Jim Bullard (St. Louis Fed President) gave a talk yesterday which has some interesting ideas in it. In the second chart in this post, you can see that the pce deflator, which is the Fed's favorite measure of the price level, is currently very close to a 2% growth path starting in 2007. Bullard's slides show that this is the case even if our base year is as far in the past as 1995. Thus, while the Fed speaks a language that might make you think it believes past inflation is irrelevant, in practice the Fed appears to be targeting a 2% price level path.
But why do that? Bullard makes the case that this is the prescription that comes out of a Woodford sticky-price model. While I think price and wage stickiness is at best of second-order importance, I think there are other good reasons to think that price level targeting is a good idea. For example, such a policy rule appears to have good properties in terms of minimizing the inflation uncertainty associated with long-term nominal debt contracts.
But there is more on Bullard's mind. He seems to want to make the case that, in spite of the weak recovery we have been experiencing in the U.S., monetary policy has been close to optimal. In support of that argument, he enlists Reinhart and Rogoff, who document a slow recovery as a regularity in the aftermath of previous financial crises. One could say that Reinhart and Rogoff don't have a theory to explain the regularity, or that there may be something policy could do in response to the slow recovery, in spite of the regularity. For example, some people think that high inflation, which would redistribute wealth from creditors to debtors, would be a good idea in current circumstances. In response to that, Bullard argues that inflation redistribution would do more harm to the Fed's credibility than it's worth. One could argue as well that, if redistribution is the answer to our problems, then fiscal policy is a more efficient vehicle for doing it than is monetary policy.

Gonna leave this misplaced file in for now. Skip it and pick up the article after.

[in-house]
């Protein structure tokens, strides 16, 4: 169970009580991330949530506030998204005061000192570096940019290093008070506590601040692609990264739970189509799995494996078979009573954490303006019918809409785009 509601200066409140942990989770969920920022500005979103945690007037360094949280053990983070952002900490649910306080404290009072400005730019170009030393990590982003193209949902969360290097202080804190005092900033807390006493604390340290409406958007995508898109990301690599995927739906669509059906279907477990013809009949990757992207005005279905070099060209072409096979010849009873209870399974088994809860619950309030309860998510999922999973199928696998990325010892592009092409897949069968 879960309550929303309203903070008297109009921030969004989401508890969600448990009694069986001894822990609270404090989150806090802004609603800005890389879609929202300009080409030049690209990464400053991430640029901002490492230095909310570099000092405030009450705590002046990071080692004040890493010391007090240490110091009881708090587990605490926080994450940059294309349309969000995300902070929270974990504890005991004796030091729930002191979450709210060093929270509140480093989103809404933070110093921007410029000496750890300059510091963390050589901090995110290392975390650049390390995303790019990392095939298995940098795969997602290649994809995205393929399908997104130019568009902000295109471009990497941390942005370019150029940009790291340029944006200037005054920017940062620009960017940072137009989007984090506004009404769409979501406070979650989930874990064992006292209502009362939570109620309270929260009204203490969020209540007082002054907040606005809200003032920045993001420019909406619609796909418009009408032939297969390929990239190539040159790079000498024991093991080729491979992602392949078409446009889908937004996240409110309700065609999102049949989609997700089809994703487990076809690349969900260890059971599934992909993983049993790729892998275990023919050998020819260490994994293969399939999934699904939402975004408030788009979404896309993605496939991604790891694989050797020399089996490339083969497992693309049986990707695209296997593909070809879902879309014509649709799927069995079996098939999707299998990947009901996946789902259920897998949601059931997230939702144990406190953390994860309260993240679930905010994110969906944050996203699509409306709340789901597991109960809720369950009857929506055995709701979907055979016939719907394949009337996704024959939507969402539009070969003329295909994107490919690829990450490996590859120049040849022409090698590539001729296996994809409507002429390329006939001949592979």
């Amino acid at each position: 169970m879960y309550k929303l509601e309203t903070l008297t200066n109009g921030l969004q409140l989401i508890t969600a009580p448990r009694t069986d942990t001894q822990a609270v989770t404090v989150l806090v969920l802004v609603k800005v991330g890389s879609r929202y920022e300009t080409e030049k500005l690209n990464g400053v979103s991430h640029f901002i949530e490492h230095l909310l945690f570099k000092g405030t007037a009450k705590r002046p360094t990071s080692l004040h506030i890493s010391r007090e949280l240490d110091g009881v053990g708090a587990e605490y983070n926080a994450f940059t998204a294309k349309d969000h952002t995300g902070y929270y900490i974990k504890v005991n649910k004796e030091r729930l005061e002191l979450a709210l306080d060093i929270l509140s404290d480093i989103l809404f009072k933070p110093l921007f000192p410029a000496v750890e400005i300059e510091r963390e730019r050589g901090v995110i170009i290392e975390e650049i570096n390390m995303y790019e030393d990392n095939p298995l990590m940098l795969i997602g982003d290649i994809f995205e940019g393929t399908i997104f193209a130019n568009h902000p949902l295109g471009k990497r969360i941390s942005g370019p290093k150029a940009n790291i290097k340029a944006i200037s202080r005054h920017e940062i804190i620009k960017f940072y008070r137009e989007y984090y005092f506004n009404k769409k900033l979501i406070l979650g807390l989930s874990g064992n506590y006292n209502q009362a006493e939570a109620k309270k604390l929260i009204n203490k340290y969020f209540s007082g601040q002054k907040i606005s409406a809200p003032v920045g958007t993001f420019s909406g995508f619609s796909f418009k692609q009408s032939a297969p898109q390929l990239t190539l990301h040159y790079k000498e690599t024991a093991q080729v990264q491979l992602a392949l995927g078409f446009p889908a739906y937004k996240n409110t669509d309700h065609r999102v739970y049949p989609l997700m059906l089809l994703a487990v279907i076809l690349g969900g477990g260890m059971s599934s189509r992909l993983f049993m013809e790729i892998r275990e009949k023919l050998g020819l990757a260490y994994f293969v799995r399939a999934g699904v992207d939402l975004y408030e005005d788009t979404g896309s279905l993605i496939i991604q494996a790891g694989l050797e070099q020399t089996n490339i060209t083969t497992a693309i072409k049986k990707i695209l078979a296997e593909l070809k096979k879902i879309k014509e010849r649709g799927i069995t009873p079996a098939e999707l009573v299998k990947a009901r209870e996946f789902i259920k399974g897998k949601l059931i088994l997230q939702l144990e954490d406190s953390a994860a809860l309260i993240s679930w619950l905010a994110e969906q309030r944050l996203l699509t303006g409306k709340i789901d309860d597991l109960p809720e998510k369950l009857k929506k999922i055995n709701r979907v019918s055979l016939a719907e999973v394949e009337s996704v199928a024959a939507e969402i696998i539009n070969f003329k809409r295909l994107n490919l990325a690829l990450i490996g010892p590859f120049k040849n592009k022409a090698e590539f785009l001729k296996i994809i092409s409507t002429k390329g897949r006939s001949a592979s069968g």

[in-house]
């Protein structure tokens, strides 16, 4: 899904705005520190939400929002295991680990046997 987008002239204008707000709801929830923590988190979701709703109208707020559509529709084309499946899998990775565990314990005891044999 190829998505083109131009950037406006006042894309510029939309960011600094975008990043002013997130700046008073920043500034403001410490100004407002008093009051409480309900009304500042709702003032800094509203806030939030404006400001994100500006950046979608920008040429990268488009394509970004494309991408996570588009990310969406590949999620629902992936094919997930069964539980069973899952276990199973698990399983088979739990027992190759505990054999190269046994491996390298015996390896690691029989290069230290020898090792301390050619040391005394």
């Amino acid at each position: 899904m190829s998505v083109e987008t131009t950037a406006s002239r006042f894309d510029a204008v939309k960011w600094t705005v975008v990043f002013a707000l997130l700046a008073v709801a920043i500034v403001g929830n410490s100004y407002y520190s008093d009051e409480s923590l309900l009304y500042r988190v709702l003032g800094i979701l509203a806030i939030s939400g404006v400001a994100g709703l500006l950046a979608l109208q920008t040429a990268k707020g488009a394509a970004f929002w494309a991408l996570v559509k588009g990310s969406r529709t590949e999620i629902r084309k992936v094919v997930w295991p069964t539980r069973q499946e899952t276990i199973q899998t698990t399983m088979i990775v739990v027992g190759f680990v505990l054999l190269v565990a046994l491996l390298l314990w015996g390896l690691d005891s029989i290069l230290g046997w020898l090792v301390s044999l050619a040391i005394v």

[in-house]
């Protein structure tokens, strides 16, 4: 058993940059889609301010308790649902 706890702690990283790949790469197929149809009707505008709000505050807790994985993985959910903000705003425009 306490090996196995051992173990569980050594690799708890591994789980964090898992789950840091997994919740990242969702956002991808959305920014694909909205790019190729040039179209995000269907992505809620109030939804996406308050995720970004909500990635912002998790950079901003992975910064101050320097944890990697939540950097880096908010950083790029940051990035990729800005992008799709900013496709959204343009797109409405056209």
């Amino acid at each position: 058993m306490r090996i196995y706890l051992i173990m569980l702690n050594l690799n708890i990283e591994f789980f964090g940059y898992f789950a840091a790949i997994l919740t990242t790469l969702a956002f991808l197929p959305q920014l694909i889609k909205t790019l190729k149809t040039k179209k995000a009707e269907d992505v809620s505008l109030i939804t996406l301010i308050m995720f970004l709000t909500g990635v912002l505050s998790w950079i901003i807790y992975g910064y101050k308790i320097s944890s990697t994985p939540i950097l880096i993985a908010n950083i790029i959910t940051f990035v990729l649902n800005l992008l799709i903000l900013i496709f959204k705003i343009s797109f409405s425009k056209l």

A point that Bullard emphasizes is that nominal GDP targeting in the current circumstances would be the wrong policy. Basically, there is nothing much that monetary policy can do about the slow recovery so, for example, targeting 5% nominal GDP growth would give us too much inflation. By implication, it seems Woodford is contradicting himself. Bullard argues that the policy we have (optimal, he says) is the one Woodford would recommend. But Woodford's Jackson Hole paper seems to view nominal GDP targeting favorably. Woodford-optimal policy and NGDP targeting appear to be two different things.